Law Enforcement News

Vol. XXVII, No. 566 A publication of John Jay College of Criminal Justice/CUNY November 30, 2001

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In this issue:

Around The Nation: A coast-to-coast roundup of police news.
A wedding in the works? Consultant backs merger in Wyoming.
Moto-photos: A CD-ROM “mug shot book” of cars makes its debut.
Red flags: Albuquerque PD rolls out early-warning system for troubled cops.
Playing with blocks: Phone service warns DWIs of police roadblocks.
People & Places: Kelly’s back in town; a change of plans; Galvin’s a goner; vertical mobility; making his voice heard; an outsider’s view.
In? Out? In? Out? Another overhaul is in store for the D.C. homicide unit.
Four-year plan: Milwaukee trims the term of office for police chiefs.
Money on the line: Fed funds are at stake over Megan’s Laws.
Broader horizons: Cincinnati will start looking outside for police chiefs.
Papers, please: Terrorism investigation focuses on college campuses.
Pitching in: S. Carolina A-G wants police cross-deputized as INS agents.
Cleaning up: Moving in after druggies move out.
Crime for the ages: Age matters when it comes to domestic violence.
Forum: Getting the drop on street gangs & terrorists.
Criminal Justice Library: Tony Bouza speaks his mind, like it or not.
Forcing the issue: More bad news for a beleaguered county force.
Attaboy: Poll finds public backing for Providence PD.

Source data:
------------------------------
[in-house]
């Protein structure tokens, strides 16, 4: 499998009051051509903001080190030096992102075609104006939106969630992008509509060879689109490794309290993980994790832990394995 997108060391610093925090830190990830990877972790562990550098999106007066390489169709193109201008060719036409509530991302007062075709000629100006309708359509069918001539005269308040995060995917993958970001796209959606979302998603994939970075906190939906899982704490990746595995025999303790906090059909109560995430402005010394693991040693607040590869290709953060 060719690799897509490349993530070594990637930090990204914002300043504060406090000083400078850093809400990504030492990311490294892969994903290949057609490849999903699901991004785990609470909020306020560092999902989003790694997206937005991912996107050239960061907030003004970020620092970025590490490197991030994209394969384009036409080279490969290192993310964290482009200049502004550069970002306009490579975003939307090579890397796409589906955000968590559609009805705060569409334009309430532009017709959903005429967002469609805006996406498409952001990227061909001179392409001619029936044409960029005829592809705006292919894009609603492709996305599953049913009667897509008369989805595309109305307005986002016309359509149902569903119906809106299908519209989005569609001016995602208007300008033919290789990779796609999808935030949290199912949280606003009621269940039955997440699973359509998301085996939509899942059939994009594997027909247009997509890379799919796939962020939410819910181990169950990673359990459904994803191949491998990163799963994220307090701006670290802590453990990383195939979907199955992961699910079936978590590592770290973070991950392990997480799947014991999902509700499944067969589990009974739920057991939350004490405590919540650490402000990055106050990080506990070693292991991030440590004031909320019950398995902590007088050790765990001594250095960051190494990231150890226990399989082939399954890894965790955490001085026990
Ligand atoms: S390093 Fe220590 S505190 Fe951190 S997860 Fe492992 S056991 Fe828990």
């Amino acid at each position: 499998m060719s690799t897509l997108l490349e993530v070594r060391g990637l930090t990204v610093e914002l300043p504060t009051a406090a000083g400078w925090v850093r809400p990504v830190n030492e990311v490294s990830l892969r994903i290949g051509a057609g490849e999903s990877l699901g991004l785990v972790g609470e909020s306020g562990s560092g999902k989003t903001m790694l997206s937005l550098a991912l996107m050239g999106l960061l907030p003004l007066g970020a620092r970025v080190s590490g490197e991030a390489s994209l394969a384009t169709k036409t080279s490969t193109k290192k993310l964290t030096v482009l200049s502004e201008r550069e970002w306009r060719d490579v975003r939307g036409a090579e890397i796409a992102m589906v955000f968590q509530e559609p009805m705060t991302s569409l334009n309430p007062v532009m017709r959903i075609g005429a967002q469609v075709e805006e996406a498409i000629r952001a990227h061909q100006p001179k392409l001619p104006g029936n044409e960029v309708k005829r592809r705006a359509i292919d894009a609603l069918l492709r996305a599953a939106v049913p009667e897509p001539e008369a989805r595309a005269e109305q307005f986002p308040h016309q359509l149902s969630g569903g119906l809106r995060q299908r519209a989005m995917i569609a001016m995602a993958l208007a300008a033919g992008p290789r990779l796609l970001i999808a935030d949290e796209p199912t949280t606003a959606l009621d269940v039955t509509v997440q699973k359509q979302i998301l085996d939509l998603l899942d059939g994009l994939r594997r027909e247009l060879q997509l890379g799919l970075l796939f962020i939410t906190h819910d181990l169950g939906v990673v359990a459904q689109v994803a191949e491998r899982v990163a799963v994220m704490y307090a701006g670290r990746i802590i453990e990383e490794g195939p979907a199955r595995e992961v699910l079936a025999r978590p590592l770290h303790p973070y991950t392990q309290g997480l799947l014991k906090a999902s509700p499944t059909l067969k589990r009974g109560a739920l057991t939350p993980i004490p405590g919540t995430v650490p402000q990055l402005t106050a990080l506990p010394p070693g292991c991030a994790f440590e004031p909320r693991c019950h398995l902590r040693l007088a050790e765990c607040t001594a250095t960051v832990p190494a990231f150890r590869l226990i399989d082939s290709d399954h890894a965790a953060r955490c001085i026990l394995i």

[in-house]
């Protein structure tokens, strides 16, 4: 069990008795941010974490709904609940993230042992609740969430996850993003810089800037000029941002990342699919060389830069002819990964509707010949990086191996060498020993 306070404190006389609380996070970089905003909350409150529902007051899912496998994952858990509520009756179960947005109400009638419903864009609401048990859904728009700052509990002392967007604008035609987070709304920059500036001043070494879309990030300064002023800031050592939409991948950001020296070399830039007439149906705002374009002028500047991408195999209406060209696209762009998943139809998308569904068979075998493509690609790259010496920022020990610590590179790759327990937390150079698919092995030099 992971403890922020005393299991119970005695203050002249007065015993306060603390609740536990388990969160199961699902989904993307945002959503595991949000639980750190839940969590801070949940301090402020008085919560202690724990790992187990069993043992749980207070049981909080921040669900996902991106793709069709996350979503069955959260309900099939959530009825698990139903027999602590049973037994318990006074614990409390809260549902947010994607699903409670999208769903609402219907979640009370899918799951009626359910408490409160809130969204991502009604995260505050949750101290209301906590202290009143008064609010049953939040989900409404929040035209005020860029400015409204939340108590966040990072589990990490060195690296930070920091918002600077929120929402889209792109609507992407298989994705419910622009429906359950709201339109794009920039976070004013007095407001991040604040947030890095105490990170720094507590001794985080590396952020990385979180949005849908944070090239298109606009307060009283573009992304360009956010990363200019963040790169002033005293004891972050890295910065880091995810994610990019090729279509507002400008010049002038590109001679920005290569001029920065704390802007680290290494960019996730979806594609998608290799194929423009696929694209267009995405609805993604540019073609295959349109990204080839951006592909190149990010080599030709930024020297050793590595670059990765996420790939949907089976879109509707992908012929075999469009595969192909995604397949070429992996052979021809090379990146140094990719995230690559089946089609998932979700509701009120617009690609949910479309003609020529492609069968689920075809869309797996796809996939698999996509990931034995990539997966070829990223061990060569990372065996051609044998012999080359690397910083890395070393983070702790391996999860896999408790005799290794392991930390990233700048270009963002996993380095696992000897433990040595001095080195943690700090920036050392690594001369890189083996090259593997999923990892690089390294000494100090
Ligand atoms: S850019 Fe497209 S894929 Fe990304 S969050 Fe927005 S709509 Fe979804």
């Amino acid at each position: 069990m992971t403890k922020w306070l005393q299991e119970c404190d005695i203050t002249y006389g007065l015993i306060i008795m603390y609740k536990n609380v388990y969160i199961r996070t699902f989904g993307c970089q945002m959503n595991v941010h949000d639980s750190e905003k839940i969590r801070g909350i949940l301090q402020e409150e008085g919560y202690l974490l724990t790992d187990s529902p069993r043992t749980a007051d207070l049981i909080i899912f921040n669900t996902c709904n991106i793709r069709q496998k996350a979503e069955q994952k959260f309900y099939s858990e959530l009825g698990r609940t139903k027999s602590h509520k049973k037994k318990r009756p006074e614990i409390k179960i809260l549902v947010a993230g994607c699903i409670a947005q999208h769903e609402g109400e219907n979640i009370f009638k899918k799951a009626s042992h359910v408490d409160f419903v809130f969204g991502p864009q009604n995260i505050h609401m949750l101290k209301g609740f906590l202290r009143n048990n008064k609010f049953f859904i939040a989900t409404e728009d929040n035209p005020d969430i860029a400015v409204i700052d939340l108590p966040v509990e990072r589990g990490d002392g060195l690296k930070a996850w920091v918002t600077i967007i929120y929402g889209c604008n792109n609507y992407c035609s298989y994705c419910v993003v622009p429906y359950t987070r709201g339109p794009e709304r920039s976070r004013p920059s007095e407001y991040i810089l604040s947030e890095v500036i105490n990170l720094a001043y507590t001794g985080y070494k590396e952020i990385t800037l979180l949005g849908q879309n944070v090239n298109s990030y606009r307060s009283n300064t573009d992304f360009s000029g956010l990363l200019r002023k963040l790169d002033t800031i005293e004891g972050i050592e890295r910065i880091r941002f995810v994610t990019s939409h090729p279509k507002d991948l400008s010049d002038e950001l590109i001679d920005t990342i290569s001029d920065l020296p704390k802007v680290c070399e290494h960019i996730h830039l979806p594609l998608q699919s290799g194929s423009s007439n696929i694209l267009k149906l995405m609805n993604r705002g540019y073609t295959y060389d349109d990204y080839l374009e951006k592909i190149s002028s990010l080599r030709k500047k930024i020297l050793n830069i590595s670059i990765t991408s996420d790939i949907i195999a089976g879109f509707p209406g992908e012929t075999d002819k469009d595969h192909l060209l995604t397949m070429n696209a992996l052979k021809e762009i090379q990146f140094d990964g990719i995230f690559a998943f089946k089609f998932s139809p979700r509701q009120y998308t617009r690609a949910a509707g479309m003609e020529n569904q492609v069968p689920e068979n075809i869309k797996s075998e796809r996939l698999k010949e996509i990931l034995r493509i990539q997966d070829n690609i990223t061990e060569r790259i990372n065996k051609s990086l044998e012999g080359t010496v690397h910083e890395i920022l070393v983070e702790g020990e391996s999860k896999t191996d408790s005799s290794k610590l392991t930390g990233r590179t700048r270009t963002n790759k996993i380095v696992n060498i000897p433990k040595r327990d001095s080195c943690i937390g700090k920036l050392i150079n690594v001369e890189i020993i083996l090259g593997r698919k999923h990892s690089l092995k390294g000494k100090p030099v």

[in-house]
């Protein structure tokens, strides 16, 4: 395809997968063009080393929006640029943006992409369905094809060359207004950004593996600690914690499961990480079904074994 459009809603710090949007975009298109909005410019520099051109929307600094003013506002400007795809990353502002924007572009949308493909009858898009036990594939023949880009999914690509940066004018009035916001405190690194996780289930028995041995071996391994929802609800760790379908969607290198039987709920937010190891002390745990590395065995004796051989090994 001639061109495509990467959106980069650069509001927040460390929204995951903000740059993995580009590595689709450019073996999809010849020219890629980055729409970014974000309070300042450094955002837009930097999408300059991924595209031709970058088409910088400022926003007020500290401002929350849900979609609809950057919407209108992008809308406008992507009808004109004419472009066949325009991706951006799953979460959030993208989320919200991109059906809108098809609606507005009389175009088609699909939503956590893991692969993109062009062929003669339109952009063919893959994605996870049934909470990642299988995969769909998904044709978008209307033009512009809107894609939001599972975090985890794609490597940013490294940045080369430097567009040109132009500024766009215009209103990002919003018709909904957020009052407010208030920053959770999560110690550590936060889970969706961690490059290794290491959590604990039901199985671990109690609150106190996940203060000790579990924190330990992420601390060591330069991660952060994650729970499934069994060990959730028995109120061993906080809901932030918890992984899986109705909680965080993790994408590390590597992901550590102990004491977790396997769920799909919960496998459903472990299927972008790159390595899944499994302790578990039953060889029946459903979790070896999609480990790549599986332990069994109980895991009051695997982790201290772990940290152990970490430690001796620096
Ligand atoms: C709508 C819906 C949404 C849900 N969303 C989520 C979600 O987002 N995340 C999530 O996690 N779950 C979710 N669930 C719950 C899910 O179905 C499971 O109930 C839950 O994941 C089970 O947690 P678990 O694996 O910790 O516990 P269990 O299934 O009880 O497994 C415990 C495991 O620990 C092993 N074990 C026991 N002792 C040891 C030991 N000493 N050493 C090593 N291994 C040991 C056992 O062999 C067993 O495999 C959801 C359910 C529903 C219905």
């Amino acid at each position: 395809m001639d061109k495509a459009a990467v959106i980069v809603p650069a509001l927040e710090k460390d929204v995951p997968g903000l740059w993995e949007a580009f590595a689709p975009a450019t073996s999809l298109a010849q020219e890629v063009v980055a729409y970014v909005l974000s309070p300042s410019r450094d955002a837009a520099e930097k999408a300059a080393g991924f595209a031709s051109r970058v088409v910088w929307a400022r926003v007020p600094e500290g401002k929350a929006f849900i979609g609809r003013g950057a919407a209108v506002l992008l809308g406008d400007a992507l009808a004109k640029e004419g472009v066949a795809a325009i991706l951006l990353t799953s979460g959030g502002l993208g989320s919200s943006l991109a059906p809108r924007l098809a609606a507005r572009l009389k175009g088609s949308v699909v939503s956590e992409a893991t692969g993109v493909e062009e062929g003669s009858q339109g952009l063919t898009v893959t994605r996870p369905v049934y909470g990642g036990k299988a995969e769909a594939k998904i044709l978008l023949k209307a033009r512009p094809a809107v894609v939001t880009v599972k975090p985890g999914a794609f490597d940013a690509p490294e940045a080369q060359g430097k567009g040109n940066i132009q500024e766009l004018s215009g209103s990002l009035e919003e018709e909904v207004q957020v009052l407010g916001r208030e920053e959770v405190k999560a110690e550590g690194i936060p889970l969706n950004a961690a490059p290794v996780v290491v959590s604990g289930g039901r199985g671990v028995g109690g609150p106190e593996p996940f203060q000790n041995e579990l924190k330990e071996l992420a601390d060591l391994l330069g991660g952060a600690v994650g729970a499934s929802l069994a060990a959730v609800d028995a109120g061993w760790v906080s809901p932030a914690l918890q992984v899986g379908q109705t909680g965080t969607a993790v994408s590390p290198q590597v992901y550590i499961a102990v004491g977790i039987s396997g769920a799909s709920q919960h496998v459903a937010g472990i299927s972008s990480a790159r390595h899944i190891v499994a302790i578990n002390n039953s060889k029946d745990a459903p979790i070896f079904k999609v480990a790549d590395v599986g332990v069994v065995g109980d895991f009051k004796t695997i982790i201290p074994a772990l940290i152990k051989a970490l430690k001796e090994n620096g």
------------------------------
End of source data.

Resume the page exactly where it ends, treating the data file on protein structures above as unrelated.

Can we talk?
Officials take steps to head off 9/11 post-traumatic stress

      Since September, there has been considerable speculation by local police executives that the FBI would be dropping many of its current law enforcement responsibilities in favor of a new mandate that placed counterterrorism atop the agenda. On Nov. 8, a memorandum by Attorney General John Ashcroft made it clear and made it official: the mission of the bureau would indeed be to thwart future possible terrorist attacks.
      Although Ashcroft provided few details in an address to 300 top managers at Justice Department headquarters, a strategic plan covering the next five years calls for the completion of a review of the bureau that would make foiling terrorist plots a priority.


Traditional FBI roles are history as A-G redefines bureau’s mission

      Bringing full circle two decades of research on domestic violence policies, a new statistical analysis has found that arresting batterers reduced repeat incidents of domestic violence in each of the cities previously studied.
      The research follows up on field experiments carried out from 1986 to 1991 under the National Institute of Justice’s Spouse Assault Replication Program (SARP) in Charlotte, N.C., Dade County, Fla., Colorado Springs, Omaha and Milwaukee. The experiments sought to determine whether arrest in misdemeanor domestic violence cases worked better at reducing recidivism than less formal alternatives, such as mediation by police or temporary separation of the couple...